Songbirds flitted among the redbud trees. The wind tickled yellow flowers in fields of rapeseed. The medieval church clock clanged on the hour.
Otherwise all was still in this one-boulangerie town in the French countryside when Marine Le Pen strode to the lectern and, with the unwavering force of a freight train, vowed to save the country on behalf of its forgotten young.
“Our youth are in despair,” the 48-year-old thundered. “I will be the voice of the voiceless.”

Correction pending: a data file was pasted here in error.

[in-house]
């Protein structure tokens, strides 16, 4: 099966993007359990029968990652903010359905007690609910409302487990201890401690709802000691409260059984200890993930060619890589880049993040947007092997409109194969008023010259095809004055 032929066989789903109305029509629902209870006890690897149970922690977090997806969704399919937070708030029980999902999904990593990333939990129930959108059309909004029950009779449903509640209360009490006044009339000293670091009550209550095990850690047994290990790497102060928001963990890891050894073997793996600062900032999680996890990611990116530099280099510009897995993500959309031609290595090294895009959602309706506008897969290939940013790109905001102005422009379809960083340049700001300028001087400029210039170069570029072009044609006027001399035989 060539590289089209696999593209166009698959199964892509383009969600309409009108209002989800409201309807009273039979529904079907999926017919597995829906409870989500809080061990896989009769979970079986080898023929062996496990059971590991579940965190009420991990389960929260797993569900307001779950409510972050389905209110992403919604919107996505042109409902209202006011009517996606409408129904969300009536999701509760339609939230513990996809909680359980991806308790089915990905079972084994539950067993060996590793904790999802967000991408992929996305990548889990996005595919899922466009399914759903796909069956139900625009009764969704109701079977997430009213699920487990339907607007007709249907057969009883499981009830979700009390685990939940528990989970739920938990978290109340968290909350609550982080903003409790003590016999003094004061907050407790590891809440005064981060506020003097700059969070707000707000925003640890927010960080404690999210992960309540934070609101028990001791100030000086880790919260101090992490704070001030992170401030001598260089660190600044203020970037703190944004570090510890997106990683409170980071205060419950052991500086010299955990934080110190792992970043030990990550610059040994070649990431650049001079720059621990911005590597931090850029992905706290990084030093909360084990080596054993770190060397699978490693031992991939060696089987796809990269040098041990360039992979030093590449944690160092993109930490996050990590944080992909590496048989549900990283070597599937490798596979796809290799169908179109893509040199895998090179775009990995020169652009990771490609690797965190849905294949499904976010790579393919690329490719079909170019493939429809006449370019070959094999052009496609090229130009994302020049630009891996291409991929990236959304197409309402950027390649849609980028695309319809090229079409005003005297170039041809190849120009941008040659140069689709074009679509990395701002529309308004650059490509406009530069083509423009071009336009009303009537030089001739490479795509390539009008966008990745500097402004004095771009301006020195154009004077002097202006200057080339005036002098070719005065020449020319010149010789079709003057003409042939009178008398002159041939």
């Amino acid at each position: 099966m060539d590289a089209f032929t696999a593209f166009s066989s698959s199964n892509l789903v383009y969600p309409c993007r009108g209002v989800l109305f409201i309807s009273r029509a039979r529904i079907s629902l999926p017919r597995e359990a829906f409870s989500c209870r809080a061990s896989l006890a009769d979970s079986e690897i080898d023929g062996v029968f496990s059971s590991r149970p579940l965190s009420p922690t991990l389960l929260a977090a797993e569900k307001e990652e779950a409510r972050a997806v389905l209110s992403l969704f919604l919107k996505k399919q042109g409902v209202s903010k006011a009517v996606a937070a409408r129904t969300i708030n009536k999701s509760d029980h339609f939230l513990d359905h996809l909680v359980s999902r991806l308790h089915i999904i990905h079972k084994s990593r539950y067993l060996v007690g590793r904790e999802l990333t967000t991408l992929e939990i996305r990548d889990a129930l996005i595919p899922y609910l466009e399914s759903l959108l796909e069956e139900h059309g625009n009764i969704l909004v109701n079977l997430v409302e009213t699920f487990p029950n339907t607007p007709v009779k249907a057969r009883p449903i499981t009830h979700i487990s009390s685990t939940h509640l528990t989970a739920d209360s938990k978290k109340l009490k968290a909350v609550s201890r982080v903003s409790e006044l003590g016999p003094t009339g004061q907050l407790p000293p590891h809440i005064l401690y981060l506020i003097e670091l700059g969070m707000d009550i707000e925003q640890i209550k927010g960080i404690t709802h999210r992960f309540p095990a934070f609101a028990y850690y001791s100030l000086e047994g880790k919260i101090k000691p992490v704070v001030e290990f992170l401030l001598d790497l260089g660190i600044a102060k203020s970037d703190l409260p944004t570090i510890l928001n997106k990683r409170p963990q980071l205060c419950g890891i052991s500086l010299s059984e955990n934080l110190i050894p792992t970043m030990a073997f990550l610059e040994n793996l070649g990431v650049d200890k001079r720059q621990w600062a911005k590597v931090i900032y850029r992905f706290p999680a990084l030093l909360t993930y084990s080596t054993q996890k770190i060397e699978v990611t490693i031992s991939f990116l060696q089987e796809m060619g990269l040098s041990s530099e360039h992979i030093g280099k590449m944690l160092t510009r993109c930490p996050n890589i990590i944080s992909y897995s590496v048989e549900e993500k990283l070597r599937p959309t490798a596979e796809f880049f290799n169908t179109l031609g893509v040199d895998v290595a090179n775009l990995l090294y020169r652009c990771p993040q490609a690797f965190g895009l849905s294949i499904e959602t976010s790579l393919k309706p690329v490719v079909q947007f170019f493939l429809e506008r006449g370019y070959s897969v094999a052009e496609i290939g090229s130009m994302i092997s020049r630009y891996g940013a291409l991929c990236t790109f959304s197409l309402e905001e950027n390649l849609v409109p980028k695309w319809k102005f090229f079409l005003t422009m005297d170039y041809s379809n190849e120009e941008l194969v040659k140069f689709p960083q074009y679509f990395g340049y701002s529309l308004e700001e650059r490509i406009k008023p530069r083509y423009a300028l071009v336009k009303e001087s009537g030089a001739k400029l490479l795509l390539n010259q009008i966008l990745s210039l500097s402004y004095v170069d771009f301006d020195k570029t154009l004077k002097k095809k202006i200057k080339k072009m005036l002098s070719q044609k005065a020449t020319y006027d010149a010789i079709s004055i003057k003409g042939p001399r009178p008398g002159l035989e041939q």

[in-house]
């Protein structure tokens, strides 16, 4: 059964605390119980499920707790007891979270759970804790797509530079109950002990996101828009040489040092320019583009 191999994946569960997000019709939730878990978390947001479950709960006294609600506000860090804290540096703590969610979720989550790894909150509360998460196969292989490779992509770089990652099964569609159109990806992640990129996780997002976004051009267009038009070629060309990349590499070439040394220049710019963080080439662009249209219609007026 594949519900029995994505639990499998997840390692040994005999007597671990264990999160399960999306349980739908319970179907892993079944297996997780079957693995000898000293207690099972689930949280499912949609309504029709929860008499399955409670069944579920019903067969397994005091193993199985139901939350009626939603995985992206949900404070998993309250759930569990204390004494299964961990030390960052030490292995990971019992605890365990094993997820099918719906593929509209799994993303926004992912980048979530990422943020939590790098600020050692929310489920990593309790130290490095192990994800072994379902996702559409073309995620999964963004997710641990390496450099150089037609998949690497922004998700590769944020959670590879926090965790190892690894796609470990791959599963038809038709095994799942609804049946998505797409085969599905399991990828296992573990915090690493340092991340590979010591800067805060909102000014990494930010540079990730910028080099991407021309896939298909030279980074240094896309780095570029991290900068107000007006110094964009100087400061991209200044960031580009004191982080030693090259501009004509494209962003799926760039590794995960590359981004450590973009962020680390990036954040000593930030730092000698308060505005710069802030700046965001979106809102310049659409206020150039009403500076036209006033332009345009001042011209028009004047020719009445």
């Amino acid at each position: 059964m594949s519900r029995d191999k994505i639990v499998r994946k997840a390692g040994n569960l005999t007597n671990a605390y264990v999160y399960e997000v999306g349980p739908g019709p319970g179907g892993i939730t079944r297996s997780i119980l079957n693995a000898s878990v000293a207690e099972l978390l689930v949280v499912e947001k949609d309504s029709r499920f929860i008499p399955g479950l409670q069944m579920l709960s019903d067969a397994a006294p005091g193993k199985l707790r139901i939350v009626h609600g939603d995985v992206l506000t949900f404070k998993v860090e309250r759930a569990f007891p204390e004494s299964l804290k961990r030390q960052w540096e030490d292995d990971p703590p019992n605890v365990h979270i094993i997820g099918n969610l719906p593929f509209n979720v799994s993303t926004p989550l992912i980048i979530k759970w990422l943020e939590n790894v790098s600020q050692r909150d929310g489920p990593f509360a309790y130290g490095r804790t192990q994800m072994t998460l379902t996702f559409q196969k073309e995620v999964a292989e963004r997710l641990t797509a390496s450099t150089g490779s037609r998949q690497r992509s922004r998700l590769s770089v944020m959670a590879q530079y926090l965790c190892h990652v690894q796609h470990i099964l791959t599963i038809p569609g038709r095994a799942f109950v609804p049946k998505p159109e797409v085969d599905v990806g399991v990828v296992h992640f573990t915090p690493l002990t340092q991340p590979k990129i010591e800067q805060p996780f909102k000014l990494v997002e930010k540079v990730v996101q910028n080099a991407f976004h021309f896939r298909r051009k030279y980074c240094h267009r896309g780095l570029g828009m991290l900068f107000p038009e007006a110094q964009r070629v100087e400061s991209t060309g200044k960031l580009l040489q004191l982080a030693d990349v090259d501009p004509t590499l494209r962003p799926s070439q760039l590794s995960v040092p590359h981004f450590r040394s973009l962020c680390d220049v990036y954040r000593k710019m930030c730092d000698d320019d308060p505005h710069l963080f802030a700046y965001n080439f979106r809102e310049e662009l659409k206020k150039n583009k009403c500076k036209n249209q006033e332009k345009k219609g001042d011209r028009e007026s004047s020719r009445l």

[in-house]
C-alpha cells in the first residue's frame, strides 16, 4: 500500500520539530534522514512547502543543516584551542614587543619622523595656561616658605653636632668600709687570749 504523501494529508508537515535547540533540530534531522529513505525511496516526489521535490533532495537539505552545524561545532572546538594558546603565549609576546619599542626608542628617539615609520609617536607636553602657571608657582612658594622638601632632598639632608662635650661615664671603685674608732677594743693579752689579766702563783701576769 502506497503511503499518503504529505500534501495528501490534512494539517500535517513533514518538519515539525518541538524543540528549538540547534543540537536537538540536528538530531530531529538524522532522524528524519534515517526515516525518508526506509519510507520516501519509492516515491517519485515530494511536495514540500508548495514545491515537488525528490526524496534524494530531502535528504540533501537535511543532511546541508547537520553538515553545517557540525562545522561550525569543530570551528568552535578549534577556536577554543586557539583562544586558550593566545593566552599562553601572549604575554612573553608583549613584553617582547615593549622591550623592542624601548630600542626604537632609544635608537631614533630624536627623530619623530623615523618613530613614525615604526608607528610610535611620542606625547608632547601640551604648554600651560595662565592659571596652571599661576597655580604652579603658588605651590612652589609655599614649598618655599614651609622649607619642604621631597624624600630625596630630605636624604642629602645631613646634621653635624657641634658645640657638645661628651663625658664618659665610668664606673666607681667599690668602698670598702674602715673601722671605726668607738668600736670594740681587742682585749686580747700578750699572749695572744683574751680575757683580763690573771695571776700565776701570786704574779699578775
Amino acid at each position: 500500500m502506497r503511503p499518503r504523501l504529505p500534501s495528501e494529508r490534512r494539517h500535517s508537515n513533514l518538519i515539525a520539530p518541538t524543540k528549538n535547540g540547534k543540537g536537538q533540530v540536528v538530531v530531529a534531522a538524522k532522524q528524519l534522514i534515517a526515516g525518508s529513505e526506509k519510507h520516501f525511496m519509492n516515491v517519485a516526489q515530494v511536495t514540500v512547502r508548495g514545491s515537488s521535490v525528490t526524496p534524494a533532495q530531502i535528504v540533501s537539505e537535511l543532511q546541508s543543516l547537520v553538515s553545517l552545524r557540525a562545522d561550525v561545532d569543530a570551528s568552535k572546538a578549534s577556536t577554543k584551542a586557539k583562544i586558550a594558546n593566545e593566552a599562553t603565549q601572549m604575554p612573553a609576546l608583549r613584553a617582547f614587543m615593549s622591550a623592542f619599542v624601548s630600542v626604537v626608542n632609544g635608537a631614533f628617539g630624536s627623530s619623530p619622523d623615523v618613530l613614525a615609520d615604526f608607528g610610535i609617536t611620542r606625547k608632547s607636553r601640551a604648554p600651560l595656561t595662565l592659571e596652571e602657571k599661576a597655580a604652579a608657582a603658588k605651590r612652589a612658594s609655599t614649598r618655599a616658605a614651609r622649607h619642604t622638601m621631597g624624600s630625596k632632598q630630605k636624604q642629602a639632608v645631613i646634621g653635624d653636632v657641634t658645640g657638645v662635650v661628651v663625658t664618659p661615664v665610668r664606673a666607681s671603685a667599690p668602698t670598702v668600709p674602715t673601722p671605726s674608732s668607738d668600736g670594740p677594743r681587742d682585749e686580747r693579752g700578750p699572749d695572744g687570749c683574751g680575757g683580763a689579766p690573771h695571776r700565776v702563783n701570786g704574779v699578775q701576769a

Two-thirds of the way back in an overflow crowd, Adrien Vergnaud knew instantly that the leader of France’s far-right National Front was speaking for him. The joblessness, the migrants, the terrorism. She was the only one who cared.
Without her, said the tautly muscled 25-year-old construction worker, his troubled country has “no future.”
But with the backing of young voters like Vergnaud, Le Pen may become the next president of France.
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